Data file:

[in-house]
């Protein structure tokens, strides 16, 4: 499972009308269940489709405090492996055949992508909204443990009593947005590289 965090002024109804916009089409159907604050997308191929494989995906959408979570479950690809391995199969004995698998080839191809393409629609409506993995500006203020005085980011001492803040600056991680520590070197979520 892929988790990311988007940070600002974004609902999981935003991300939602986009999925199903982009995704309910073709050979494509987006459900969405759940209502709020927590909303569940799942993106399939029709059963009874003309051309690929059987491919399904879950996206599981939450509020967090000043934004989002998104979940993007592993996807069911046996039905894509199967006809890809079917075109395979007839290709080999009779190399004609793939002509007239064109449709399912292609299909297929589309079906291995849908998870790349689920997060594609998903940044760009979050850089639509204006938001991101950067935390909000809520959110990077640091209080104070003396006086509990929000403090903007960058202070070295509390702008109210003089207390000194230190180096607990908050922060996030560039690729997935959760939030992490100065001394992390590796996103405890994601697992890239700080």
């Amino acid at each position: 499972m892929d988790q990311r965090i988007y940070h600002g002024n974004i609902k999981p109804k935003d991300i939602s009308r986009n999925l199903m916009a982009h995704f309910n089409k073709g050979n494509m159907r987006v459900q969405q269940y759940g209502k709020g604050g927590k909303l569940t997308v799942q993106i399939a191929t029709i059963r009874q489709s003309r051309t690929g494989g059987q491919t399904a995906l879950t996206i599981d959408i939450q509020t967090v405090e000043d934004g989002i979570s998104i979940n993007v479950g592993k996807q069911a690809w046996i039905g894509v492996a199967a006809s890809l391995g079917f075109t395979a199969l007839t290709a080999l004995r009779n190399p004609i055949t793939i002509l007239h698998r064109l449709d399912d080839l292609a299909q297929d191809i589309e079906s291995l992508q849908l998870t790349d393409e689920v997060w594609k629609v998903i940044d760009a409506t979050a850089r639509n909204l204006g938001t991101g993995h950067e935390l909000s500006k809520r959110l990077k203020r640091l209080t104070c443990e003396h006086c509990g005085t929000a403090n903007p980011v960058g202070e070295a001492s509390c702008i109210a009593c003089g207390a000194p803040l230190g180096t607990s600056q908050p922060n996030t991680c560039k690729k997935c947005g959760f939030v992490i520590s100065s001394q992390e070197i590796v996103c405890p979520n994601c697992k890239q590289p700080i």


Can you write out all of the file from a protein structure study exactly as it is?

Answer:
[in-house]
């Protein structure tokens, strides 16, 4: 499972009308269940489709405090492996055949992508909204443990009593947005590289 965090002024109804916009089409159907604050997308191929494989995906959408979570479950690809391995199969004995698998080839191809393409629609409506993995500006203020005085980011001492803040600056991680520590070197979520 892929988790990311988007940070600002974004609902999981935003991300939602986009999925199903982009995704309910073709050979494509987006459900969405759940209502709020927590909303569940799942993106399939029709059963009874003309051309690929059987491919399904879950996206599981939450509020967090000043934004989002998104979940993007592993996807069911046996039905894509199967006809890809079917075109395979007839290709080999009779190399004609793939002509007239064109449709399912292609299909297929589309079906291995849908998870790349689920997060594609998903940044760009979050850089639509204006938001991101950067935390909000809520959110990077640091209080104070003396006086509990929000403090903007960058202070070295509390702008109210003089207390000194230190180096607990908050922060996030560039690729997935959760939030992490100065001394992390590796996103405890994601697992890239700080």
């Amino acid at each position: 499972m892929d988790q990311r965090i988007y940070h600002g002024n974004i609902k999981p109804k935003d991300i939602s009308r986009n999925l199903m916009a982009h995704f309910n089409k073709g050979n494509m159907r987006v459900q969405q269940y759940g209502k709020g604050g927590k909303l569940t997308v799942q993106i399939a191929t029709i059963r009874q489709s003309r051309t690929g494989g059987q491919t399904a995906l879950t996206i599981d959408i939450q509020t967090v405090e000043d934004g989002i979570s998104i979940n993007v479950g592993k996807q069911a690809w046996i039905g894509v492996a199967a006809s890809l391995g079917f075109t395979a199969l007839t290709a080999l004995r009779n190399p004609i055949t793939i002509l007239h698998r064109l449709d399912d080839l292609a299909q297929d191809i589309e079906s291995l992508q849908l998870t790349d393409e689920v997060w594609k629609v998903i940044d760009a409506t979050a850089r639509n909204l204006g938001t991101g993995h950067e935390l909000s500006k809520r959110l990077k203020r640091l209080t104070c443990e003396h006086c509990g005085t929000a403090n903007p980011v960058g202070e070295a001492s509390c702008i109210a009593c003089g207390a000194p803040l230190g180096t607990s600056q908050p922060n996030t991680c560039k690729k997935c947005g959760f939030v992490i520590s100065s001394q992390e070197i590796v996103c405890p979520n994601c697992k890239q590289p700080i």